What does this have to do with Gravehuffer, you may ask? Imagine, if you will, growing up in a place known for killer tornadoes and dead things literally walking the Earth outside your fucking city. Just milling about. Ya know, like the dead do. So lets examine the name for a moment. Gravehuffer. To huff or to breathe in the rotting putridness of a grave or corpse. To take in to your sinus cavity the rancid smell of rotting flesh. The stank of the dead, as it were.
But what else makes Gravehuffer sound as they do? Undoubtedly some good ol' mid-west oppression from the religious class and a healthy dose of knowing what is on the wrong side of the tracks. Why do I bring all this up? Why is all this prudent to explain Gravehuffer? You have to understand the mid-west mindset to fully understand what these geniuses are doing. What comes together in the middle of the country to influence heavy music fans and musicians? Everything. Everything American, culture-wise, flows to the center. We get it all. Gravehuffer is a regional band for me. I have seen them live a few times. They are solid dudes. Scene leaders undoubtedly. Gravehuffer is the perfect example of culture conglomeration. There are many hybrid bands out there these days, but Gravehuffer is one of those units that brings together everything from punk, thrash, death, and doom to deliver an entirely different vibe and sound to metal. That being said...if you are a fan of heavy you will love what Gravehuffer is bringing to the light of the world: pure Heavy Metal.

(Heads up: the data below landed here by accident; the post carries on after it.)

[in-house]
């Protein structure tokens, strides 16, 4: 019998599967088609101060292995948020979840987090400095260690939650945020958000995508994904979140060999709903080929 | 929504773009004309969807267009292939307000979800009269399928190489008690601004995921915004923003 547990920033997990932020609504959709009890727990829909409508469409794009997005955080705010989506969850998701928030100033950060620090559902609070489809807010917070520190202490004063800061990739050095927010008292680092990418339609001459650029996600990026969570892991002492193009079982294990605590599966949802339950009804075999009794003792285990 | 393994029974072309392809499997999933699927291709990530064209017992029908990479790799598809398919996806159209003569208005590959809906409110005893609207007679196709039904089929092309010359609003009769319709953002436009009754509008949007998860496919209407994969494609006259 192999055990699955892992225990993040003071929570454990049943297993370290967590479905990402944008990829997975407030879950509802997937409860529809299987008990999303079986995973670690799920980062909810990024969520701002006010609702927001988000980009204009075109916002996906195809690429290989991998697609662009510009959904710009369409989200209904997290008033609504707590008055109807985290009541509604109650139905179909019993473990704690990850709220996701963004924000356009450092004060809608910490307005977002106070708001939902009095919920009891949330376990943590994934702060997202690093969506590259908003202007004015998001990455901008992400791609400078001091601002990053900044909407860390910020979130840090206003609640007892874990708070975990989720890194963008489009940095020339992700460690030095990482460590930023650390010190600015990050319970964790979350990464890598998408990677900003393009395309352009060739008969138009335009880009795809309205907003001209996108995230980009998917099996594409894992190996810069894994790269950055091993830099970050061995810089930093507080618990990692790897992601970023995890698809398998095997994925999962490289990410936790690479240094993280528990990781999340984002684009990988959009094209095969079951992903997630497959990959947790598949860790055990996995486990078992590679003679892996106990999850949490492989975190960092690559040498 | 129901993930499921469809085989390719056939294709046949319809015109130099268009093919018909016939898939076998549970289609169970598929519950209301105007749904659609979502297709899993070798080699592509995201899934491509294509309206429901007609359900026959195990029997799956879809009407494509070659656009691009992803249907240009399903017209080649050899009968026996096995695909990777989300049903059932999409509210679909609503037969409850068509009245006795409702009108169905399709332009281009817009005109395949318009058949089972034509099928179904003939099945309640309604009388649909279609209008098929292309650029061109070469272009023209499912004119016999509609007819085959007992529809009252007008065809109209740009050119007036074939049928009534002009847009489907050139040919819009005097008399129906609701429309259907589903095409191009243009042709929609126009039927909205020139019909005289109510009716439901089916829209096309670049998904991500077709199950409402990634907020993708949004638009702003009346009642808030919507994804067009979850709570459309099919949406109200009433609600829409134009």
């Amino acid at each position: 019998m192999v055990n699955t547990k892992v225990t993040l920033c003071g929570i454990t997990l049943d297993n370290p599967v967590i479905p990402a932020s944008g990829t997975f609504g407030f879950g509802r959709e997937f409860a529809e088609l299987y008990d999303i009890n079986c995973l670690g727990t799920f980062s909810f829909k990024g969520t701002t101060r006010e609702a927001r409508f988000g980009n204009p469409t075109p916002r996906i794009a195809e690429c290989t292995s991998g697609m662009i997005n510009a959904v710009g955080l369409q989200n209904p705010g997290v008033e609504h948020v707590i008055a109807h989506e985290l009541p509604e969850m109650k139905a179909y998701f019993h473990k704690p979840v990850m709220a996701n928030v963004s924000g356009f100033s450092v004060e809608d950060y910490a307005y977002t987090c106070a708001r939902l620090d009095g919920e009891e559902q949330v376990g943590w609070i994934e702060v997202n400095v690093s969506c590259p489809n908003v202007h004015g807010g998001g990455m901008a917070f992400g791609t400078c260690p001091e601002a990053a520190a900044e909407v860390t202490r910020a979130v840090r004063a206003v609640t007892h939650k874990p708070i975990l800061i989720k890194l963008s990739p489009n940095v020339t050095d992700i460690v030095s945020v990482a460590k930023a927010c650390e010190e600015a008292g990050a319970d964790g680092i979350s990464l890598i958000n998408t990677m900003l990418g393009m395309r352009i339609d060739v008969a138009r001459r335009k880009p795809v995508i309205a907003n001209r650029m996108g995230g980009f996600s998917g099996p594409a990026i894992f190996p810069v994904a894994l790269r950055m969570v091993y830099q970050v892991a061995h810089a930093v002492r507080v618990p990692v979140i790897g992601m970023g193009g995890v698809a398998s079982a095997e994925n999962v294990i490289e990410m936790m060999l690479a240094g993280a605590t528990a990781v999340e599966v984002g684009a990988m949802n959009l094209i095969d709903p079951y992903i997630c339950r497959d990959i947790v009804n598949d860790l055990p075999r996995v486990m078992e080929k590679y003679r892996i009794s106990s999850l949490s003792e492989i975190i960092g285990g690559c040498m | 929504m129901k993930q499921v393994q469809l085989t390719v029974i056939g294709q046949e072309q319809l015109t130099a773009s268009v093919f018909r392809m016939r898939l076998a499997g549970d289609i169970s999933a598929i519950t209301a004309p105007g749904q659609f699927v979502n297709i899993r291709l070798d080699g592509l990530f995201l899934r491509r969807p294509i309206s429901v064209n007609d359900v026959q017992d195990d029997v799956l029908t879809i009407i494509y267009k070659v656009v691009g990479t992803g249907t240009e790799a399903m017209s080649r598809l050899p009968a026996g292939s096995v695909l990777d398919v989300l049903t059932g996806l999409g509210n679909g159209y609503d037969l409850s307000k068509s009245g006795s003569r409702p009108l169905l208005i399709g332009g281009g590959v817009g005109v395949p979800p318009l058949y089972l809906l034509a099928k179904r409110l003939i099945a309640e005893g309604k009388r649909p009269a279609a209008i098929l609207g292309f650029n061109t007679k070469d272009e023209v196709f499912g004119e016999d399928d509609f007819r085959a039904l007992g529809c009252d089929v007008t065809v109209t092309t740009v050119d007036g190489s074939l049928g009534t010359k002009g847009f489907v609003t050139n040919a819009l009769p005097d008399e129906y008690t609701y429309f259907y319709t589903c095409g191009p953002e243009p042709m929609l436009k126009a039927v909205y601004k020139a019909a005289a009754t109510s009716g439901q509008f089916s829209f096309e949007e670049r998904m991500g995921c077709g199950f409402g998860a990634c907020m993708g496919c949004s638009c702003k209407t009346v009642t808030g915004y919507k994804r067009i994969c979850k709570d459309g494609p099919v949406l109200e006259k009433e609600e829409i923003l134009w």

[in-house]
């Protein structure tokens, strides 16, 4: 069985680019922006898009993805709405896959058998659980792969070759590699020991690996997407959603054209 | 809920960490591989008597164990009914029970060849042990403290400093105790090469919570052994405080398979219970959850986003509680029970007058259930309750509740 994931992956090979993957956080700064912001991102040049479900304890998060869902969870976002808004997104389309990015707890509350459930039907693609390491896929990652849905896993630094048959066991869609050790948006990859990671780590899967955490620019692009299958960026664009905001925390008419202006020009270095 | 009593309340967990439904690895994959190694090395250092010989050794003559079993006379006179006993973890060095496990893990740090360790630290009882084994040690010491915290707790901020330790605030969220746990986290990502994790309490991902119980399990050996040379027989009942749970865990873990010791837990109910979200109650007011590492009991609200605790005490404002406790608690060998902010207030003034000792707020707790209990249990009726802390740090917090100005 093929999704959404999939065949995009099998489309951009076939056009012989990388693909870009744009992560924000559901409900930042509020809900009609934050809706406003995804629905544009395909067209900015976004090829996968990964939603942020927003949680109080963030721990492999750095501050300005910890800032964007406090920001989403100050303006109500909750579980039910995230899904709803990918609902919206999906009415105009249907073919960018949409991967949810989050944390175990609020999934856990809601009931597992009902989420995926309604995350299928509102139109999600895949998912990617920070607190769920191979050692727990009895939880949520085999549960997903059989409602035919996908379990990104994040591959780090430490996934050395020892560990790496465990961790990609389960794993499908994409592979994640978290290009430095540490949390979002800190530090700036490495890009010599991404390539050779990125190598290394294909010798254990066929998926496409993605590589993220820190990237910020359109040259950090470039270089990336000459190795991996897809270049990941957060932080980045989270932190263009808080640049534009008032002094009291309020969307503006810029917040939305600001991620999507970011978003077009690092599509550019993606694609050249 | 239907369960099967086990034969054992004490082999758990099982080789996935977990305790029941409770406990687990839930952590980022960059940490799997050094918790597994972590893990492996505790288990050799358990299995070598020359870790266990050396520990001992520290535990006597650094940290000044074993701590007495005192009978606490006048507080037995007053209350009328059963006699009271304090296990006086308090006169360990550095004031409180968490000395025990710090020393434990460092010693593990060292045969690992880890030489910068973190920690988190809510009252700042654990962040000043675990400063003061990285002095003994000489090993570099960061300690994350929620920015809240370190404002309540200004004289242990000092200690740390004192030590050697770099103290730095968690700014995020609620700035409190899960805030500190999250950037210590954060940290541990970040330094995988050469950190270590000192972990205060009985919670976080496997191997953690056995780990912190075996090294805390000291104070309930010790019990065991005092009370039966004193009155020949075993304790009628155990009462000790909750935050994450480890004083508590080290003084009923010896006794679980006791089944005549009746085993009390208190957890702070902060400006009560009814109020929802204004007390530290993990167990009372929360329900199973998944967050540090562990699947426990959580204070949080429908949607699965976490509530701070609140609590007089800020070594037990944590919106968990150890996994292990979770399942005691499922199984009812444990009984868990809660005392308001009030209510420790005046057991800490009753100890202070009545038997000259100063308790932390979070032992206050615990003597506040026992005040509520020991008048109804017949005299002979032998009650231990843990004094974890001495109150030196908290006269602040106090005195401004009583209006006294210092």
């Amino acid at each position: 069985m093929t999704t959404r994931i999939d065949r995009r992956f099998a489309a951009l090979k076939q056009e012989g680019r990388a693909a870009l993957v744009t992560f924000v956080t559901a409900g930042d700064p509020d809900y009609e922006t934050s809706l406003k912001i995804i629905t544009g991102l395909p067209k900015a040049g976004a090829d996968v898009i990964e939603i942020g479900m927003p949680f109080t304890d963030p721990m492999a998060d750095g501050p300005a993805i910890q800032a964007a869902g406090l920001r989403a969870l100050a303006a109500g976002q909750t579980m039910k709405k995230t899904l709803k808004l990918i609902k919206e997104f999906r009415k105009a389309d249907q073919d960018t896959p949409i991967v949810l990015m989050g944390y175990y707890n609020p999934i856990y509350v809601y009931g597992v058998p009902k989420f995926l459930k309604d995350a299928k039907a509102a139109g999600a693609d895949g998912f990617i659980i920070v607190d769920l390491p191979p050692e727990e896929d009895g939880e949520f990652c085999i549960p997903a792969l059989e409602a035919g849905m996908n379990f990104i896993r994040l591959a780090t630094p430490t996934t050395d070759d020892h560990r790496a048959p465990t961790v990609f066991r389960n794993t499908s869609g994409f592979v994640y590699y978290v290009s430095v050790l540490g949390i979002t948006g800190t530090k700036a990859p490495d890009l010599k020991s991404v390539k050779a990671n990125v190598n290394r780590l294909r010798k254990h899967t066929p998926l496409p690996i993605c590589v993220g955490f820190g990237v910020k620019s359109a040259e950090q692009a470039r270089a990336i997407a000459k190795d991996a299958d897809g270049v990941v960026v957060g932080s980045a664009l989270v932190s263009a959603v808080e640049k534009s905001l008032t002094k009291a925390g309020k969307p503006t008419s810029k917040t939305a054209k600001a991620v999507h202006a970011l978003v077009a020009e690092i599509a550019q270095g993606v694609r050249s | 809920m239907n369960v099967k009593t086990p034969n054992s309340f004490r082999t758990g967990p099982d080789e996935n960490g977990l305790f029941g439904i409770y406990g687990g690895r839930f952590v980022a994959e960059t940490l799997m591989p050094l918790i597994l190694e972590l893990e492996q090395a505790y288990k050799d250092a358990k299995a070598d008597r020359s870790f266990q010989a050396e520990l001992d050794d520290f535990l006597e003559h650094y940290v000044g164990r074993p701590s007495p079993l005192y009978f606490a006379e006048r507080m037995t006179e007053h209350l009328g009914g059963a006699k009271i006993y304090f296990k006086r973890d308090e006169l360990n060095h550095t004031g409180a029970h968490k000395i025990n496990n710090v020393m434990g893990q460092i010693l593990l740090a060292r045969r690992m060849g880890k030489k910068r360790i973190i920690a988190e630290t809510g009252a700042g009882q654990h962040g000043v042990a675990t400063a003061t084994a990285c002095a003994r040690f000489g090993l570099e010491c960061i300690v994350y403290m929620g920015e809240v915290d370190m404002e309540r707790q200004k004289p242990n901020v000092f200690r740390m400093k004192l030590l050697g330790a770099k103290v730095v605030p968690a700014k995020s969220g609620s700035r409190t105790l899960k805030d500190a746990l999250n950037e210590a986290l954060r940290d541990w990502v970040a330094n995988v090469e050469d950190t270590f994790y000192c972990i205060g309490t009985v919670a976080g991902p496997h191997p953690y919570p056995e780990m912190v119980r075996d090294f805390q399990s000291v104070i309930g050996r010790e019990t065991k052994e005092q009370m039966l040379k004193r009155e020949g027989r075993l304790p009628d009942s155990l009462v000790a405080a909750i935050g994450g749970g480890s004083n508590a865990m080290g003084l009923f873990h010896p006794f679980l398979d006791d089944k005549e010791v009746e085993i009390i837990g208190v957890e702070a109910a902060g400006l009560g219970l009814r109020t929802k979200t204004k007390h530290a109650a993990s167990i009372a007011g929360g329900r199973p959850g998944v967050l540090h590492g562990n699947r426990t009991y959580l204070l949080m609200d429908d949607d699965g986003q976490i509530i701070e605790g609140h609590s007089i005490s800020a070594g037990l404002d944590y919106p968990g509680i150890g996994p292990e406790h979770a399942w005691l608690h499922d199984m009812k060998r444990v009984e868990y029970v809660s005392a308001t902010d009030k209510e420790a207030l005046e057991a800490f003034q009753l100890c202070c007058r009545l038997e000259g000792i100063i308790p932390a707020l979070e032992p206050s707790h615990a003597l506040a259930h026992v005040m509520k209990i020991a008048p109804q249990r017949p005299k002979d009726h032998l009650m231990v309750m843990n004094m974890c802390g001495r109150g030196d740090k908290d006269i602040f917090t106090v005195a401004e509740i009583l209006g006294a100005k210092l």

Black Doomba Records is releasing NecroEclosion January 15th, 2021, and you better sit down when you listen to it for the first time. Strap in: you are about to go on a trip you won't regret. There a few surprises on this album. I have it looping on my speakers for a while now, and every time I listen to it I find something new. Horns (not Dio horns, but as in brass horns!) Horns in metal? I have never heard it successfully pulled off until Gravehuffer did it on this album. Completely surprised.